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Best practice for displaying error messages

What is the best way of displaying error messages to the user?

Assume the following scenario (just for example, this question relates to common problem, when error may occur in service, in the thread etc.):

  1. We load some data for some screen
  2. Error occurs (Internet is not available, server exception, other exceptions ...)

How to show the error? Possible solutions:

  1. Show toasts - the simplest way but it is not the best (for many errors we'll see many toasts, even if the application works in the background)
  2. Show error somewhere in the screen (e.g. gmail shows 'No connection' at the bottom of the list and proposes to retry)

What is your experience? How do you show user errors? Is there some guides explaining what is the best way?

I have used the alertDialog.. refer the Images. futher google it

For user Attention.

enter image description here

for form Validation edit texts use editText.setError("Your error message") method

for form Validation edit

for internet connection failed

enter image description here

for internent connection failed with retry.

enter image description here

Update 1

For showing some auto terminate info/message we use Toast for example notifying a user that your Email was sent Successfully. We can Use Toast like below

enter image description here

Toast.makeText(context, "Email was sent Successfully.", duration).show()

Note: User can't interact with Default toast, See also Custom Toast Layout

Another option is to use the new Snackbar

enter image description here

Hope this will be helpful

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    • Thanks. But would be nice with at least one code example. And that warning icon, is that a built-in Android drawable or is that one of your own drawables?
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    • You should only display a dialog when something very important happens and you need the confirmation of the user or you need to be absolutely sure they need to know. Example: you show a dialog if there is no internet connection only if you can't display anything without internet, if you cache things and the app is still usable but not fresh, you display something like a crouton or in-app notification and try to reach your data in background and refresh. Be careful with the dialogs, it's very intrusive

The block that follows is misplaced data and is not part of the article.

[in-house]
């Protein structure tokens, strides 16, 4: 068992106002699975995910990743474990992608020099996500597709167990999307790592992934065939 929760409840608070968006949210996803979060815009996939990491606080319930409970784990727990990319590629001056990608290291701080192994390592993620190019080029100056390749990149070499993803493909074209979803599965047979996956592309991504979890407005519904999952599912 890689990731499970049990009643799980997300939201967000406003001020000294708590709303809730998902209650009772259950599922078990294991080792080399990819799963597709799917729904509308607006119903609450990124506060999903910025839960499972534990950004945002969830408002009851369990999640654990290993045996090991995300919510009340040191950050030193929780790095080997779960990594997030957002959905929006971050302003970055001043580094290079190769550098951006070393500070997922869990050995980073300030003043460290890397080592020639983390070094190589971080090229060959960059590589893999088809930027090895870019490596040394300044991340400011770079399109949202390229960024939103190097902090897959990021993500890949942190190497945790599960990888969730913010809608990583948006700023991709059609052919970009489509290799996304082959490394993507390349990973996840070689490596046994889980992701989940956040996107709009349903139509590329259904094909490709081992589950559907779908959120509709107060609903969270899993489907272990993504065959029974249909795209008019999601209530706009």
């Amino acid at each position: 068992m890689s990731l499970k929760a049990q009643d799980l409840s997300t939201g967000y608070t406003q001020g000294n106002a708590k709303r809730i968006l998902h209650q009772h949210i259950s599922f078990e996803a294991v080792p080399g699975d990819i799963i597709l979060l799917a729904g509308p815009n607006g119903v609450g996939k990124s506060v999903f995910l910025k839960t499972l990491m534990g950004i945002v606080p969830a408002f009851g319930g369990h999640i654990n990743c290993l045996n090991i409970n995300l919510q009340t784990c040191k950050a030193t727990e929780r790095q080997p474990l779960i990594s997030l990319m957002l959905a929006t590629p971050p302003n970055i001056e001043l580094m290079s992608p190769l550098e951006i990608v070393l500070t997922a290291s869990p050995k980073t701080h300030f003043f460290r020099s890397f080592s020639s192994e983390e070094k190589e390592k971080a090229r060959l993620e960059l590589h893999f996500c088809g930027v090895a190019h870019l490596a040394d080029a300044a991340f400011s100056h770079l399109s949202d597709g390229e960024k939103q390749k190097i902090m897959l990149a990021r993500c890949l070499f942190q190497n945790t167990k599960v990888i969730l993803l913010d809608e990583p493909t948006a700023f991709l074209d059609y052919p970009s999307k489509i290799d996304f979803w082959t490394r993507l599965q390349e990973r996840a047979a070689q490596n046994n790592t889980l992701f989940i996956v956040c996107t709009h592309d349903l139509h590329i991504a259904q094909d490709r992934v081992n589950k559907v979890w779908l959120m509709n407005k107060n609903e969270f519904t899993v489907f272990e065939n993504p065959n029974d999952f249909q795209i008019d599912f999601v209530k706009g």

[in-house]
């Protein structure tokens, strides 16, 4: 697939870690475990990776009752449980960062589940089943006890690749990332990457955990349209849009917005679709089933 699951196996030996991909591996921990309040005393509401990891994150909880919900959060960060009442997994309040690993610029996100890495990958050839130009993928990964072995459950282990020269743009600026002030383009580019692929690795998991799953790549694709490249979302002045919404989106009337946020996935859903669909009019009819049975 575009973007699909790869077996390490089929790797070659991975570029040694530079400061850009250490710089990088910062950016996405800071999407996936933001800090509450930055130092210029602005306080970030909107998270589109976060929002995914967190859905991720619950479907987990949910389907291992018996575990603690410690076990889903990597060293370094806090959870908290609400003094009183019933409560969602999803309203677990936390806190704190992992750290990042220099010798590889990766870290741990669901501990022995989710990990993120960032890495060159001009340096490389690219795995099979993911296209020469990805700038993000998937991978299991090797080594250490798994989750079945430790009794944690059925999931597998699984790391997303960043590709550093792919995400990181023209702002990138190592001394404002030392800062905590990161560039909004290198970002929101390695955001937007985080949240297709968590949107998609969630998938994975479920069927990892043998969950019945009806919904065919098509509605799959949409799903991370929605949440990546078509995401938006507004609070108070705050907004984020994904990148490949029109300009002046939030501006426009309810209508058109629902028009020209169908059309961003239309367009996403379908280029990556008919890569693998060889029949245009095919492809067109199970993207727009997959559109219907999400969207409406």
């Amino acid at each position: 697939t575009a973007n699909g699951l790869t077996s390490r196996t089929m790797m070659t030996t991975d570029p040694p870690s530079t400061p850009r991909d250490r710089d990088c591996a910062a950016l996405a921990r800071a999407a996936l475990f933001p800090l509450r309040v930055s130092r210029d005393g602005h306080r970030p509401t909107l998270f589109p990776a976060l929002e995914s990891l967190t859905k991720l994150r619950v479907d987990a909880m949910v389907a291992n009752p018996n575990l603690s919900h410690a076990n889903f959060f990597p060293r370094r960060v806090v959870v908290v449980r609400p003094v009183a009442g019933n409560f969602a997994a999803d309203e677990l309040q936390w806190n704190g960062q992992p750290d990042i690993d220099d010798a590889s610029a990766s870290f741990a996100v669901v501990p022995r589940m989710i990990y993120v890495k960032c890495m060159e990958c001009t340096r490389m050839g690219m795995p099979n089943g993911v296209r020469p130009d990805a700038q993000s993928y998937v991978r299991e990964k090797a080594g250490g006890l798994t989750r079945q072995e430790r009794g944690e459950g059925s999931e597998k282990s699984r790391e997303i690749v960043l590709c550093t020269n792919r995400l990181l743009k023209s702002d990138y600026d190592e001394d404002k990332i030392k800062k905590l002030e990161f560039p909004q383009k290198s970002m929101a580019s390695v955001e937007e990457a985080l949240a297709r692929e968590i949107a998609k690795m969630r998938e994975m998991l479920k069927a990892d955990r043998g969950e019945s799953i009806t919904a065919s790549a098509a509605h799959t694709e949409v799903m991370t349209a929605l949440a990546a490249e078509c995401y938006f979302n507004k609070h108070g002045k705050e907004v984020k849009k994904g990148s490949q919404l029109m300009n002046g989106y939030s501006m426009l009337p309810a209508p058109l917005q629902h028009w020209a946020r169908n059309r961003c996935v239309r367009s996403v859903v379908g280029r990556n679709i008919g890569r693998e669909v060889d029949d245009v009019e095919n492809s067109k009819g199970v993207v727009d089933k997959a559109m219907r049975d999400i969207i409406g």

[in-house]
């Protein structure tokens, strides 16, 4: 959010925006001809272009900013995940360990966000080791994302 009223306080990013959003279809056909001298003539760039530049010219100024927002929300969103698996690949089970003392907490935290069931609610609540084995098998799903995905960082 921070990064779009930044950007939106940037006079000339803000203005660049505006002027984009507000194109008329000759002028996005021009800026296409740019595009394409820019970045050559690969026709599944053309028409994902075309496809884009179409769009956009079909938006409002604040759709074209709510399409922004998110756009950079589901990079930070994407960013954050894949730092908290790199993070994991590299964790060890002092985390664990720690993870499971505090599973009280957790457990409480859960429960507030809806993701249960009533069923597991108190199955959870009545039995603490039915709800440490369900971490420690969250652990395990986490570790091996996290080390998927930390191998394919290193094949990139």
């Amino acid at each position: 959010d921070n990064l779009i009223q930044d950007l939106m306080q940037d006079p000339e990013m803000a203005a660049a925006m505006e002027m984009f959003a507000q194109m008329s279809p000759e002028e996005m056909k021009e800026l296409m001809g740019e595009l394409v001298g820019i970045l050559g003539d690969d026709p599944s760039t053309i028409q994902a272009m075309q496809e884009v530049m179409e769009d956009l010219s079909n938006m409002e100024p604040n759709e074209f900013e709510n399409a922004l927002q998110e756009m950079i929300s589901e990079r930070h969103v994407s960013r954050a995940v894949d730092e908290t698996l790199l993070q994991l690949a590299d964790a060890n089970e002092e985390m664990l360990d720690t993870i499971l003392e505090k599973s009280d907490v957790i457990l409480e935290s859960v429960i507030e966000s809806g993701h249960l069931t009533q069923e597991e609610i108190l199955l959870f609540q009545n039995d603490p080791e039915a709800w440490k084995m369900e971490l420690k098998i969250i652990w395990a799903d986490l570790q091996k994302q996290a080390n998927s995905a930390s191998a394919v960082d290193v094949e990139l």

It depends on the app, and what the app will be able to do once it has met this error.

The two methods that Google suggests in the Material Design Guide to deal with these types of messages are:

Dialogs (in this case the Alert Dialog):

Alert Dialog

and Snackbars:

Snackbar

To use your example: Some data is requested from a remote server, but because of some error or exception, the fetch fails and no data is returned.

At this point, the type of error message would depend on how the app will function from that point on, without that data. If the app will perform as it is, meaning the fetch was something akin to a background update, the appropriate thing to show would be a Snackbar. Why?

From the Guide:

Snackbars provide lightweight feedback about an operation by showing a brief message at the bottom of the screen. Snackbars can contain an action.

Lightweight is really the reason here. If the app will function without that background data fetch, you should not block the UI with a message. Just let the user know things didn't work out the way they should so that he can do something about it if he cares.

Here is an example taken from the guide:

enter image description here

For code: the Developer Docs on Snackbars

Never use a Toast. A Toast is too small, too brief and can go by unnoticed. Use a Snackbar.

But, in the scenario where your app will not function, or will show nothing but a blank screen without that data, the correct thing to do would be to show an Alert Dialog.

No one wants to see nothing but a blank screen, and if you can't populate it with data, you need to give the user a screen from which they can perform alternate functions, even if that is to quit the app.

From the Guide on Alerts:

Alerts inform the user about a situation or action that requires their confirmation or acknowledgement before proceeding. They differ slightly in appearance based upon the severity and impact of the message conveyed.

Alerts are interruptive, urgent, and prevent users from proceeding until they make a decision.

AND

Disambiguation from Snackbars: In contrast to Alerts, Snackbars present optional but important information or actions and usually appear after an action. For example, use an alert to confirm discarding a draft. Use a snackbar to present an undo action, because the action is optional and the user can continue with their primary task without taking action.

So if the app won't function without that data, go with an Alert Dialog.

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I would say that it depends on wether your application currently has a visible active activity or not. If it does you could use any of the techniques already suggested without confusing the user about context etc.

If the error/message originates from background code e.g a service, and your application isn't active, a notification is a good alternative. Also, take a look at the guidelines/patterns described on the developer site.

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